From Nova: Lost King of the Maya:
Edgar Allan Poe called it "perhaps the most interesting book of travel ever published." The historian David McCullough deemed it "a classic, thrilling piece of work [that] can be seen as the beginning of American archeology." It is Incidents of Travel in Central America, Chiapas, and Yucatán, by John Lloyd Stephens. A lawyer ostensibly on a mission for the U.S. State Department, Stephens, in 1839, went in search of Mayan ruins, which were then all but unknown. He was accompanied by architect Frederick Catherwood, whose meticulous drawings grace both Stephens' book and the passages excerpted below. Here, in introspective and highly impassioned prose, Stephens describes coming upon the ruined city of Copan, which he found so captivating that he promptly purchased the site—today owned by the Honduran government—from its then owner, an Indian named Don Jose Maria.
We followed our guide, who, with a constant and vigorous use of his machete, conducted us through the thick forest, among half-buried fragments, to 14 monuments of the same character and appearance, some with more elegant designs, and some in workmanship equal to the finest monuments of the Egyptians; one displaced from its pedestal by enormous roots; another locked in the close embrace of branches of trees, and almost lifted out of the earth; another hurled to the ground, and bound down by huge vines and creepers; and one standing, with its altar before it, in a grove of trees which grew around it, seemingly to shade and shroud it as a sacred thing; in the solemn stillness of the woods, it seemed a divinity mourning over a fallen people. The only sounds that disturbed the quiet of this buried city were the noise of monkeys moving among the tops of the trees.
Architecture, sculpture, and painting, all the arts which embellish life, had flourished in this overgrown forest; orators, warriors, and statesmen, beauty, ambition, and glory, had lived and passed away, and none knew that such things had been, or could tell of their past existence. Books, the records of knowledge, are silent on this theme. The city was desolate.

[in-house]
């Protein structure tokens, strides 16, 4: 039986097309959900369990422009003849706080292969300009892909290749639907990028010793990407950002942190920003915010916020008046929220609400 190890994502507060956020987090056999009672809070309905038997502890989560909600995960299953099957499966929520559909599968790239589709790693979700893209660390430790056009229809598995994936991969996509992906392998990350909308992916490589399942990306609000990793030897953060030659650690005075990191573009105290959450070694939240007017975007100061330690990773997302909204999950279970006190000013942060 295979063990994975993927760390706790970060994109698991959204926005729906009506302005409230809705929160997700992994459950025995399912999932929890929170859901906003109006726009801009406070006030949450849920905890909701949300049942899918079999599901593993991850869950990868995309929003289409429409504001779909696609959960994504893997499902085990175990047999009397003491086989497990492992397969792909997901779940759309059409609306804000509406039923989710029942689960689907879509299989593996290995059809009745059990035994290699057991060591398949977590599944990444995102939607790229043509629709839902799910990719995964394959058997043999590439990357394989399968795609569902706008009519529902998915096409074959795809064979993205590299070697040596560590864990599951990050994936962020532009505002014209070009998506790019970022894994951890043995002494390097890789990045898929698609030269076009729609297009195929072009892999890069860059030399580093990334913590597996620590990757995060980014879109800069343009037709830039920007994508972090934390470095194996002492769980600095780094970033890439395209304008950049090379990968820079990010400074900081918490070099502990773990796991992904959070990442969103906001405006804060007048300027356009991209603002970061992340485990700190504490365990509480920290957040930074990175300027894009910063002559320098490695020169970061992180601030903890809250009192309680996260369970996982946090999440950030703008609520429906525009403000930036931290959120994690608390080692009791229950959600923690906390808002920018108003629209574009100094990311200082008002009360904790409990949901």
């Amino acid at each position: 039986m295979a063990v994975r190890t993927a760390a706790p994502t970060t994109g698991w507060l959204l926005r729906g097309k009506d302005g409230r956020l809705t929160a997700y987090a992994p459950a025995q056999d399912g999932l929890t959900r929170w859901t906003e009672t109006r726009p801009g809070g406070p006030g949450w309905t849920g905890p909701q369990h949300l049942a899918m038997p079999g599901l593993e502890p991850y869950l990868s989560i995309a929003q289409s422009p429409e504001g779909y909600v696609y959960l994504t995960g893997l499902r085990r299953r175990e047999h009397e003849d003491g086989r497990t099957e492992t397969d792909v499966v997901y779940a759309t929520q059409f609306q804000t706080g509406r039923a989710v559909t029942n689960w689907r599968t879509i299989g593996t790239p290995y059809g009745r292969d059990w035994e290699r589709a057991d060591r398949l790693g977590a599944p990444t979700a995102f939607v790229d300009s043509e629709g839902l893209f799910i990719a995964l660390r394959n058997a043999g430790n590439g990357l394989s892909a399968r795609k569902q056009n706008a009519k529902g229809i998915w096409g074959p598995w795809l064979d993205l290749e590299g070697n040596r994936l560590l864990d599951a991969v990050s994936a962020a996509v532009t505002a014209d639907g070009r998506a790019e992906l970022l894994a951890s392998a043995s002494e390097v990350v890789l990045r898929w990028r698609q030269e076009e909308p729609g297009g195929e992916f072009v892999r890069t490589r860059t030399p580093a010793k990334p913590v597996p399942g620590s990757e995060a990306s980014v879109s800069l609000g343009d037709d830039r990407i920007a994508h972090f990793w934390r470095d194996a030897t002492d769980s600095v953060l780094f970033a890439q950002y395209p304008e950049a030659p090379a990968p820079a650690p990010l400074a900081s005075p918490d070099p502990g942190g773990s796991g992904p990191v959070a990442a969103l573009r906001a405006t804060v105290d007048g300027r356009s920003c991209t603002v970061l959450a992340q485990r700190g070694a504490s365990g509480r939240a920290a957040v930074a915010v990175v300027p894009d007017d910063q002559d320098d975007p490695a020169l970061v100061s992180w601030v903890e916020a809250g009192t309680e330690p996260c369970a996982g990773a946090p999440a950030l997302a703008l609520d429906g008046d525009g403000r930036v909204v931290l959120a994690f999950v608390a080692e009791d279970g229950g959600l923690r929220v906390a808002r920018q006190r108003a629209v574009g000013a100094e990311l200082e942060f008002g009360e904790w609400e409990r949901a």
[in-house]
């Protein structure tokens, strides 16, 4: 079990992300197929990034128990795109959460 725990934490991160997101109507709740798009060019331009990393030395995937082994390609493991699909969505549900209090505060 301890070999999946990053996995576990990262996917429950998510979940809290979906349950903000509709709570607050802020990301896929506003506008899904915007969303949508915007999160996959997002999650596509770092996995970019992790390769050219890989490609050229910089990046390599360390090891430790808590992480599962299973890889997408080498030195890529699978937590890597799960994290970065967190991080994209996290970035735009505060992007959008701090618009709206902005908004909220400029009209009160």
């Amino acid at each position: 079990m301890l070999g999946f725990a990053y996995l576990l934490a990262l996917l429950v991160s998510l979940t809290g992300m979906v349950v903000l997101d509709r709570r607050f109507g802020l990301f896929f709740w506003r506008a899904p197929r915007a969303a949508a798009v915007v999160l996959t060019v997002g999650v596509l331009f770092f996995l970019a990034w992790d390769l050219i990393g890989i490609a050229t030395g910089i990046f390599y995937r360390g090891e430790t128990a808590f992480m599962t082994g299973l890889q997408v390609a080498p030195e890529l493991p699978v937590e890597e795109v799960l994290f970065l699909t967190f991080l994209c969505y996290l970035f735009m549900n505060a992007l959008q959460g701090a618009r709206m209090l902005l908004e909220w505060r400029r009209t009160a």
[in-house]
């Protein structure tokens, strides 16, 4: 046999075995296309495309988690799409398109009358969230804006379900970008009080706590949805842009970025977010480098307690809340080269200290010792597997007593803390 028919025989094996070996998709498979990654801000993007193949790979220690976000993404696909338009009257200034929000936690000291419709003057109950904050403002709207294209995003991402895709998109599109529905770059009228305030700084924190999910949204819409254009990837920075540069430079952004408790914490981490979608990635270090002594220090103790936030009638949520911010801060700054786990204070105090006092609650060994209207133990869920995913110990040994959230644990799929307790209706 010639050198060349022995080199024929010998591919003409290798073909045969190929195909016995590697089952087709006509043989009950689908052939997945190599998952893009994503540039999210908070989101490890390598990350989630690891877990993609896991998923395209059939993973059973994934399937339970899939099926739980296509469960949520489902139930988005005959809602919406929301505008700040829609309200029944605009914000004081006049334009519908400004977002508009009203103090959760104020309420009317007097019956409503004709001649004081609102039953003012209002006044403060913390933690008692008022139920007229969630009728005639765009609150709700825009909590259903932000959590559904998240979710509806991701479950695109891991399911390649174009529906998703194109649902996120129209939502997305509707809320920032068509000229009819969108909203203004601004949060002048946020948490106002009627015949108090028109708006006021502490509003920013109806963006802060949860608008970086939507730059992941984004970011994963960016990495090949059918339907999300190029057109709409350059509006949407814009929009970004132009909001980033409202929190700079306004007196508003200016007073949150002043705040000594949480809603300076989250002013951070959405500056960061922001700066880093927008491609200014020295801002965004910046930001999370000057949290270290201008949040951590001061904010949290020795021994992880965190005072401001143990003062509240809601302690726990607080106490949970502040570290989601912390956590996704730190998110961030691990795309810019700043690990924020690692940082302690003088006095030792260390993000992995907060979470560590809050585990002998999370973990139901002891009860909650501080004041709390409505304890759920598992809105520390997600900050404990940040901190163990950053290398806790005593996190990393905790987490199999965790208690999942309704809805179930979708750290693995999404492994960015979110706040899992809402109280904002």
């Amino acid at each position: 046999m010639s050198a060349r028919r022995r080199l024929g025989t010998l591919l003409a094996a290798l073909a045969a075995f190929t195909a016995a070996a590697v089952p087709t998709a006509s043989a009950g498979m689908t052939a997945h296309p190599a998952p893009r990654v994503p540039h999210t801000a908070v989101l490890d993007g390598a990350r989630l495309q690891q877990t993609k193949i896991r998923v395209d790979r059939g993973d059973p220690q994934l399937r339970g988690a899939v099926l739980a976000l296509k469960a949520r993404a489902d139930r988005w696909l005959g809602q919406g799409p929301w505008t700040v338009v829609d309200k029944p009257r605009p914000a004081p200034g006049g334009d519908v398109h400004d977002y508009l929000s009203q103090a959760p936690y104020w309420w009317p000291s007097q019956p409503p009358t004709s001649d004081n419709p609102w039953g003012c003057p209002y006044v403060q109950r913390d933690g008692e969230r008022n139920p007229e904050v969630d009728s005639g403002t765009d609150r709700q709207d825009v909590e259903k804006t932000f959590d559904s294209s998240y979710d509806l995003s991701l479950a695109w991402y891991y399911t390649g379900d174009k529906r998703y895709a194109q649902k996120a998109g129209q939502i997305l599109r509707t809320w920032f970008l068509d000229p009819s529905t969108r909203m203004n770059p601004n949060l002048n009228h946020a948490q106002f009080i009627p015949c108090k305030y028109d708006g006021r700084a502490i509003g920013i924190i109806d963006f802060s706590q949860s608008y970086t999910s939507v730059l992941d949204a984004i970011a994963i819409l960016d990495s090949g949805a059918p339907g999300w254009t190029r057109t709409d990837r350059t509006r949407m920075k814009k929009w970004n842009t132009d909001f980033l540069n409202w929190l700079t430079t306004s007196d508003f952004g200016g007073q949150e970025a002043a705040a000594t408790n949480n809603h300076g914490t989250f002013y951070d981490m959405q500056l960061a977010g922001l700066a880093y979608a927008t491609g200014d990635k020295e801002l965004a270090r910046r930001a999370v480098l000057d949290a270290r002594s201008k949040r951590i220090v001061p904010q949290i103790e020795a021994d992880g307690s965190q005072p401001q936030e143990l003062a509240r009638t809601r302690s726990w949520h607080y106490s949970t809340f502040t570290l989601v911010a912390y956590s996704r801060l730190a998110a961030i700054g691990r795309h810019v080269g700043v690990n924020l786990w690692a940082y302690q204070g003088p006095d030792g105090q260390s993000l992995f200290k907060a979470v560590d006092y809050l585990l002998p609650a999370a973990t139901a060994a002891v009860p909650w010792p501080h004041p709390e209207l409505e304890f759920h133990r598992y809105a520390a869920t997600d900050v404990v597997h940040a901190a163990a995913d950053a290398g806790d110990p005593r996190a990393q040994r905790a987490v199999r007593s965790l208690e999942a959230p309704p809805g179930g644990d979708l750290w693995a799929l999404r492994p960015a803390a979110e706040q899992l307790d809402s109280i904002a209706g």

Like all his work, Catherwood's map of Copán is exquisitely drawn (though, strangely, north lies in the direction south should be and vice versa).
No remnant of this race hangs round the ruins, with traditions handed down from father to son, and from generation to generation. It lay before us like a shattered bark in the midst of the ocean, her masts gone, her name effaced, her crew perished, and none to tell whence she came, to whom she belonged, how long on her voyage, or what caused her destruction; her lost people to be traced only by some fancied resemblance in the construction of the vessel, and, perhaps never to be known at all. The place where we sat, was it a citadel from which an unknown people had sounded the trumpet of war? or a temple for the worship of the God of peace? or did the inhabitants worship the idols made with their own hands, and offer sacrifices on the stones before them? All was mystery, dark, impenetrable mystery, and every circumstance increased it.
- K'inich Yax K'uk' Mo'
- Founder of Copan
- 400 year dynasty
- 200 to 900 C.E.
- Copan = Athens of C. America
- The Acropolis at Copan
- Altar Q
- David Stuart
- History written in the Stone
- Hieroglyphic Stairway
- Eye Goggle - Rain God - Tlaloc
- Find K'inich Yax K'uk' Mo's Bones
- Sacred Geography
- Legitimize power by linking to dynastic founder
- Invoke his bones
- Rosalila Temple